For­mer CT sex slave to ad­dress the UN

The Sunday Independent - - NEWS - TSHEGO LEPULE

A CAPE Town sur­vivor of hu­man traf­fick­ing is tak­ing her mes­sage to the world start­ing with an ad­dress to the UN to speak on her ex­pe­ri­ence.

Grizelda Groot­boom, who was sold into the sex trade at the age of 18, will speak for seven min­utes at a high-level meet­ing of the Gen­eral As­sem­bly on the ap­praisal of the UN’ Global Plan of Ac­tion to Com­bat the Traf­fick­ing in Per­sons.

The two-day meet­ing will sit from Septem­ber 27 to 28 to as­sess the achieve­ments, gaps and chal­lenges and the im­ple­men­ta­tion of le­gal in­stru­ments.

Groot­boom’s tell-all book, Exit, which was re­leased two years ago, has given the 36-year-old a na­tional plat­form to raise aware­ness around the plight of young girls who are traf­ficked.

Groot­boom said she was ex­cited about the op­por­tu­nity to speak to world lead­ers about the ex­pe­ri­ences of many chil­dren and women in Africa.

“It is over­whelm­ing but a great op­por­tu­nity to rep­re­sent the coun­try and sur­vivors of the slave trade,” she said. “I hope to make an im­pact with my speech, not just on hu­man traf­fick­ing but to high­light the strug­gles that women not only in South Africa but in Africa as a whole go through.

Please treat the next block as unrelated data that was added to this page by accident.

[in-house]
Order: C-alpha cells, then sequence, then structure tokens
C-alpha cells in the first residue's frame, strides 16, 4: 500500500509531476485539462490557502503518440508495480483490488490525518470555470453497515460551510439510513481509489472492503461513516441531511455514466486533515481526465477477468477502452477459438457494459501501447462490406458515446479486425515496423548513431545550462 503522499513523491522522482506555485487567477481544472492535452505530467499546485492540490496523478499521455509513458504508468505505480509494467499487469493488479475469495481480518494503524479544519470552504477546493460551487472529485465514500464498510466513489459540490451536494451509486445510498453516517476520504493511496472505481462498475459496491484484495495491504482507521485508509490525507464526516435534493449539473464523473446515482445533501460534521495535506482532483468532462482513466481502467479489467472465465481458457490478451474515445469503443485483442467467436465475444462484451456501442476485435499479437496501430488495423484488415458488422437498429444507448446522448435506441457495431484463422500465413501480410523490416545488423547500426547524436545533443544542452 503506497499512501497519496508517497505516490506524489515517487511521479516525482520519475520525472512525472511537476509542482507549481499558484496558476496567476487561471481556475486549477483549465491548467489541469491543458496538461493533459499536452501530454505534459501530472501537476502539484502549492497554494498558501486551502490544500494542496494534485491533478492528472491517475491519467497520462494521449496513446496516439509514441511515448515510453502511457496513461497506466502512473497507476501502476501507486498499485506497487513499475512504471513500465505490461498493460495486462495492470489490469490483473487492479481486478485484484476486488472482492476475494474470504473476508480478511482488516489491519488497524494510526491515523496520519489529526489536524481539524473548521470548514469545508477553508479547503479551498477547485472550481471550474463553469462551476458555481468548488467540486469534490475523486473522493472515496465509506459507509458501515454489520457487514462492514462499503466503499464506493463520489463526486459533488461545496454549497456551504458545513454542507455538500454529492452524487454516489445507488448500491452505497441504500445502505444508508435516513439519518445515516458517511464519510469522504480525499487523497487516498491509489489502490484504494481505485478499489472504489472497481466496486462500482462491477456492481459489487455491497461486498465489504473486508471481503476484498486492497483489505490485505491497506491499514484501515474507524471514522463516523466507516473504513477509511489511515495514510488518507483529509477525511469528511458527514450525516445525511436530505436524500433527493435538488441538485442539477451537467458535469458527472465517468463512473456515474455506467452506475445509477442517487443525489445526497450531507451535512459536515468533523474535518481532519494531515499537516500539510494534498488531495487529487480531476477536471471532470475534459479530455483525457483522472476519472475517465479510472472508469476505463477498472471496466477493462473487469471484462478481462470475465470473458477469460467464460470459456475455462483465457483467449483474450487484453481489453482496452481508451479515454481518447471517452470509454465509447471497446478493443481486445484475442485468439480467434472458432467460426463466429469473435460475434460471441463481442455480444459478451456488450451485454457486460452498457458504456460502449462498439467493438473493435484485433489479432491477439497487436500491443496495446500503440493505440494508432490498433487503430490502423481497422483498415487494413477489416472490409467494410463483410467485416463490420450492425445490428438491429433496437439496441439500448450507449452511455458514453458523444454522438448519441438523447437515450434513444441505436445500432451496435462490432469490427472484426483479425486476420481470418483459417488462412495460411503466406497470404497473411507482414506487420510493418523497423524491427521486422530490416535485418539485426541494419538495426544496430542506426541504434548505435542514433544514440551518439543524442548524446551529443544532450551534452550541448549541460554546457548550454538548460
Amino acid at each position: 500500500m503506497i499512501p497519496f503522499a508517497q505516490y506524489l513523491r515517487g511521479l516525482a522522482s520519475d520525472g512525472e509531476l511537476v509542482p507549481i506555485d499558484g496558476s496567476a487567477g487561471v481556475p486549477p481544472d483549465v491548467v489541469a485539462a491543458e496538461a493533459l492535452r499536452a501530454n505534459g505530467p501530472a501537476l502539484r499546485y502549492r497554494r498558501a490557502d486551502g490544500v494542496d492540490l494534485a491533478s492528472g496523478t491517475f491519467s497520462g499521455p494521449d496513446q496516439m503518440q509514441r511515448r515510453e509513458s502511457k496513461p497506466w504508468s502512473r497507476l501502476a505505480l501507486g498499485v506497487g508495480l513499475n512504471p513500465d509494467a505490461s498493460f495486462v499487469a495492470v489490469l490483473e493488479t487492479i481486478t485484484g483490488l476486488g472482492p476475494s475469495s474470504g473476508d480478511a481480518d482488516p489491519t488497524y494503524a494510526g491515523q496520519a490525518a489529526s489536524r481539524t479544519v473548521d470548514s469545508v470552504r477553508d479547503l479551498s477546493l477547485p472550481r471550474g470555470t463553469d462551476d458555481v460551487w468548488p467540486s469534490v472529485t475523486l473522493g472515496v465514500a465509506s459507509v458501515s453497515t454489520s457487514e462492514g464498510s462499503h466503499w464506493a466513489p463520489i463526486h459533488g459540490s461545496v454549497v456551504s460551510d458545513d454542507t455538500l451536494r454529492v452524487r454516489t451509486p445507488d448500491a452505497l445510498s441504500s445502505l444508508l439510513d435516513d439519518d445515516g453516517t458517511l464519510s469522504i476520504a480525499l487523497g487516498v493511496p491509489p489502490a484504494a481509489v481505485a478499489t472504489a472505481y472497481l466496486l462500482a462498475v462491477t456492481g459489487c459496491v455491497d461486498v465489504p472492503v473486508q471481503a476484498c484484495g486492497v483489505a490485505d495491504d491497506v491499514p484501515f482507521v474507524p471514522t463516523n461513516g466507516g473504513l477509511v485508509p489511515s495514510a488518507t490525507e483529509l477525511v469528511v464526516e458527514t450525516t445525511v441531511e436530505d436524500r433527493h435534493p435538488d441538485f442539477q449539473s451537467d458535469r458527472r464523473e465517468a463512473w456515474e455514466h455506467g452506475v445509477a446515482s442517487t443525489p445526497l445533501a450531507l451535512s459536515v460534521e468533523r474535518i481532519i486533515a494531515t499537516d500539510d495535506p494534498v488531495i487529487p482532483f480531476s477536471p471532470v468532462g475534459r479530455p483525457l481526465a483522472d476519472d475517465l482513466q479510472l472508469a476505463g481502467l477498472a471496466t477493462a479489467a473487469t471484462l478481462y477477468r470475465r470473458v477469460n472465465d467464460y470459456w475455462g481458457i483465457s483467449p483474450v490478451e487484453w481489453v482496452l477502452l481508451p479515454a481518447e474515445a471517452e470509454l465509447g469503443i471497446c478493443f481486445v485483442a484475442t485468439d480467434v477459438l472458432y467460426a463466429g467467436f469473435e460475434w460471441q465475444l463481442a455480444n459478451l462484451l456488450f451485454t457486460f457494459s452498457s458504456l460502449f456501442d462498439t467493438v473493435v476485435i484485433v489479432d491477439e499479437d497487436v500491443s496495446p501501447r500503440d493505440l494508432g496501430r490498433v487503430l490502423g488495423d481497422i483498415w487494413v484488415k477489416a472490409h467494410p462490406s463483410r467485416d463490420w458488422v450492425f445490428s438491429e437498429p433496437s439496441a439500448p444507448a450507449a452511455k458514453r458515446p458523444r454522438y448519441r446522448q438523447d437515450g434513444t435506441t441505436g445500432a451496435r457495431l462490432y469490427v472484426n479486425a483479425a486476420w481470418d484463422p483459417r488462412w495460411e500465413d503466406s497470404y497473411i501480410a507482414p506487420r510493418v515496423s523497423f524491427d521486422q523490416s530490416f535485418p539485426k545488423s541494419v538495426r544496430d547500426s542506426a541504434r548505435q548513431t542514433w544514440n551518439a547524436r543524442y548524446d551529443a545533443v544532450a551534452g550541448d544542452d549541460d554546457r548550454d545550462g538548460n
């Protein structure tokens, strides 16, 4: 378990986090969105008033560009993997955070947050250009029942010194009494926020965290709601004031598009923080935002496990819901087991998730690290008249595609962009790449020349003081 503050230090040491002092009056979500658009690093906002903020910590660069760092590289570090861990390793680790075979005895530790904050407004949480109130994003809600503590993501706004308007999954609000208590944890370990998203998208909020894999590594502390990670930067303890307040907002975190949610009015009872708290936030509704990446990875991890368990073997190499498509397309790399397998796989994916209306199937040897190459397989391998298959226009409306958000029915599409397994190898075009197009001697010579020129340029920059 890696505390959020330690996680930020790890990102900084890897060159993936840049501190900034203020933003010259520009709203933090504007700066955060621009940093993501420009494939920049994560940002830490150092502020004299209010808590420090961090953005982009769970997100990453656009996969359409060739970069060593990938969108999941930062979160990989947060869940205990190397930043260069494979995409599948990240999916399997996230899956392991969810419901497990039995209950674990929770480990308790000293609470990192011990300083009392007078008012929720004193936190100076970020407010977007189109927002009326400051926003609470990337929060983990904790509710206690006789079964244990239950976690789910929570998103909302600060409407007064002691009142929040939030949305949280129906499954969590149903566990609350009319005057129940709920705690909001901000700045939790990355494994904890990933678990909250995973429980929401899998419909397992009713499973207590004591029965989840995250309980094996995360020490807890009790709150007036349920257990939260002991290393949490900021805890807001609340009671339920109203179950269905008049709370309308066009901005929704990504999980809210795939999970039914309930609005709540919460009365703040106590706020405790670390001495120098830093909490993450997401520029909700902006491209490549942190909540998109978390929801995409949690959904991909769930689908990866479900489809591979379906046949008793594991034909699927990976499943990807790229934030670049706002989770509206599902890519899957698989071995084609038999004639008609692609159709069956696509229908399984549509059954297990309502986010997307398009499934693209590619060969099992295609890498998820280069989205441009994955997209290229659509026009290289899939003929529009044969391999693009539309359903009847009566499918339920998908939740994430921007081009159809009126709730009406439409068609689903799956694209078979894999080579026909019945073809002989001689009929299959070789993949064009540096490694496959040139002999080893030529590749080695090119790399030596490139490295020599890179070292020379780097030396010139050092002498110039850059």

“I won’t just talk about the chal­lenges of the girl child but of the black chil­dren. Women in Africa as a whole still live in slav­ery to the sex trade and no­body is listening to the voices of all those peo­ple.

“I will also spend the next few days en­gaged in meet­ings where plans and leg­is­la­tion around traf­fick­ing will be dis­cussed. From there on I will be head­ing to Lon­don to form part of a panel that will dis­cuss the same is­sues.

“It is ex­cit­ing to know there is recog­ni­tion out there. Since the re­lease of the book I have been in­vited to speak about my ex­pe­ri­ences across the coun­try. To take my mes­sage to the world and give voice to the chal­lenges of women in Africa is huge.”

Groot­boom said the past two years of pub­lic speak­ing on the book have opened up a world of shared ex­pe­ri­ences which have both healed her wounds and helped give a voice to oth­ers.

“The ti­tle of the book came out from the fact that ev­ery brothel we were enslaved in we would be made to line up in front of the door with an exit sign on top and the client would come in, pick a girl and go to the back and do their busi­ness and the girl would come back again into the line and wait for the next client,” she said. “I wanted to tell what th­ese men do to us in broth­els.

“The mem­ory is still fresh. Peo­ple think it is over now that it is on pa­per but you get trig­gered when wher­ever we work around the coun­try we still hear from girls who get res­cued.

“You hear your same de­scrip­tions and that is prob­a­bly the hard­est part of my job.”

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